He does not have a genetic mutation. Has a pacemaker for afib. Has excrutiating groin pain which has not been diagnosed as yet. They think unrealted to the stage 4 lung cancer. They do not want to start chemo until the pain is alleviated as he istoo weak. He is now on painkillers oxycondin and oxycotin and is getting even weaker. Seeing a rheumatolgist this week to see if he can identify the pain. While in some bones, not in the left pelvic bone.  It is.  Very frustrating that noone is able to identify this pain. He only was diagnosed with lung cancer because i insisted he be screened with a lung CT. 

Link to post
Share on other sites

Hello again,

i am starting the screening process for the clinical trial of the combination of opdivo and yervoy this week. The trial aspect for nsclc is the combo and the fact that it's being used as first line treatment. I'm not sure how long the screening process will take, but I hope to get started very soon. It's been 7 weeks since my initial diagnosis and I don't want to wait a any longer. I'll keep you guys updated to see how it goes. I'm nervous about it, but hopeful that it will work for me.  

Genetic testing of my tumor finally came back and I was disappointed that I had no mutations that would work for targeted therapy. 

Everyone please keep your chins up and let's stay in touch. All the best,

Martin

Link to post
Share on other sites

Diane,

No mutations and pain from undiagnosed cause, he is in the hard row to hoe.  The pacemaker ought to control AFIB so that is not limiting but the pain is.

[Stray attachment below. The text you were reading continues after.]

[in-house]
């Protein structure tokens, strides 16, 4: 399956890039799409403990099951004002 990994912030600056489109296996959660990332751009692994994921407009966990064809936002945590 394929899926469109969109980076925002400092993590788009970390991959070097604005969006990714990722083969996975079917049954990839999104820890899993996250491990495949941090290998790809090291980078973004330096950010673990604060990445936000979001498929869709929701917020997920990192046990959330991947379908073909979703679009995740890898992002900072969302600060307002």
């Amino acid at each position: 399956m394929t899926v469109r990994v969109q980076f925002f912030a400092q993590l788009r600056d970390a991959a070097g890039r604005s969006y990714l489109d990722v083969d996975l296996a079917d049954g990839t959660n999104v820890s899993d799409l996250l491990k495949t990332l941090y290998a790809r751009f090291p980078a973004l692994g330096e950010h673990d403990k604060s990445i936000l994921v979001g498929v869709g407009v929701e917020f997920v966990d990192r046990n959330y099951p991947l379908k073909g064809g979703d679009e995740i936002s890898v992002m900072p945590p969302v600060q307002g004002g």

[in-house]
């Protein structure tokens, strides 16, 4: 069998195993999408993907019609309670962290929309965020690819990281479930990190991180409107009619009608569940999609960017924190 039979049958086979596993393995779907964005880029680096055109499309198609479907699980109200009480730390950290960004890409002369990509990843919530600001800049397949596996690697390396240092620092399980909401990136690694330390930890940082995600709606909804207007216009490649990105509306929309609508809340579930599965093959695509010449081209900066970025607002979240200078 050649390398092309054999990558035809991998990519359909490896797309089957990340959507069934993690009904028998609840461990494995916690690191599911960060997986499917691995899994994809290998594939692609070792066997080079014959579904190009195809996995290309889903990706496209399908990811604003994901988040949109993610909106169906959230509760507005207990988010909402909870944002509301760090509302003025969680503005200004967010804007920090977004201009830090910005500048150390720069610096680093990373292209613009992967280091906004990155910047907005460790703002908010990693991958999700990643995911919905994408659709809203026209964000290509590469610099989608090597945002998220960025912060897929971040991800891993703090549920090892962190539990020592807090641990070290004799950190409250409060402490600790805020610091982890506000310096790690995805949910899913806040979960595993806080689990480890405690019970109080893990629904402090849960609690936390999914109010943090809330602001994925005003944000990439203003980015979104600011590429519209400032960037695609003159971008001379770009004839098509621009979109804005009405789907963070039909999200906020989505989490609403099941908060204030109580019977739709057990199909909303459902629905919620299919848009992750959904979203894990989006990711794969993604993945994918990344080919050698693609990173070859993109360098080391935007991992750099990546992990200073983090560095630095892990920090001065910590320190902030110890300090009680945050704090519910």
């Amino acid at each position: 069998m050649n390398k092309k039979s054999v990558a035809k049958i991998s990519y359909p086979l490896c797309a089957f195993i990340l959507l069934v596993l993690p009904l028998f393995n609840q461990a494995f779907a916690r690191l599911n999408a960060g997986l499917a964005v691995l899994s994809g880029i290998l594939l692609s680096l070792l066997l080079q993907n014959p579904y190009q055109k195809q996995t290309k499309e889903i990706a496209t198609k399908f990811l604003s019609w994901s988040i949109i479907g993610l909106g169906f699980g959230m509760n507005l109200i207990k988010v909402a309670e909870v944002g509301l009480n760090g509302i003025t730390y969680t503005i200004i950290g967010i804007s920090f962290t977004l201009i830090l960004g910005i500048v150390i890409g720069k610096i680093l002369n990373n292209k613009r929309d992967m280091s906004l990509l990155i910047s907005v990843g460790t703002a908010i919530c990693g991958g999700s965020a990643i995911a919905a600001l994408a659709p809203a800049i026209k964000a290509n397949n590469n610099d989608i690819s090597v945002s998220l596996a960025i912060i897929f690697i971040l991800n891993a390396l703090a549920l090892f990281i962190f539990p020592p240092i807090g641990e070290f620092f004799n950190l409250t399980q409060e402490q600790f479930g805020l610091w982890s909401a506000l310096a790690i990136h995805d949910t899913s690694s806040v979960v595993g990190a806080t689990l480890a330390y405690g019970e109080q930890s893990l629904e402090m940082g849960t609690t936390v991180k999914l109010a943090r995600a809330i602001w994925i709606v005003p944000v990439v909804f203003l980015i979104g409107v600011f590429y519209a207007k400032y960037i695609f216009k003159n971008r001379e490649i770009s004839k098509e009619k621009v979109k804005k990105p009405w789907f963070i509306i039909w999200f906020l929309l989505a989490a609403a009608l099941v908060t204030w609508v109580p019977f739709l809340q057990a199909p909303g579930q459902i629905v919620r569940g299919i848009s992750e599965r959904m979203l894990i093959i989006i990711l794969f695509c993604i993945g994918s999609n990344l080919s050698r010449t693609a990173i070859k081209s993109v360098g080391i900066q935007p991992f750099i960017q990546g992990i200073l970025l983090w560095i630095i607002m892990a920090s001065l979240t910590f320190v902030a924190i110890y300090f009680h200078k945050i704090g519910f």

I wish I had a magic wand you could wave to calm the storm.  I can't tell you what to do, but here is what I would do if I was in your husband's row.  Having experienced pain and in fact living with chronic pain, I'd find an answer to that first.  There is no way to enjoy anything in life with pain.  Then once a pain strategy is found, perhaps a palliative treatment, that minimizes it, I'd make a treatment decision.  The treatment decision will involve you and your husband asking and answering three questions: do we treat, do we try curative treatment, or do we seek palliative treatment.  These are hard questions to ask and answer and almost without exception, each late stage diagnosed lung cancer survivor is presented with these three questions.  And, unique to cancer, having made a choice, you may need to revisit each of these three questions again in the future.

But, for now I'd press for a solution to his pain.

Stay connected with us Diane.

Stay the course.

Tom

 

Link to post
Share on other sites

Thanks Tom. Saw oncologist at MSK last evening and decided to start treatment with him. While stage 4 he felt treatment would work to give quality of life as it is not in his organs he believes pain is from the cancer and chemo will address it. Not curable but manageable *ss it is not in that many areas. Hope he is right. One step at a time!  Giving steroids for inflammation and to improve appetite.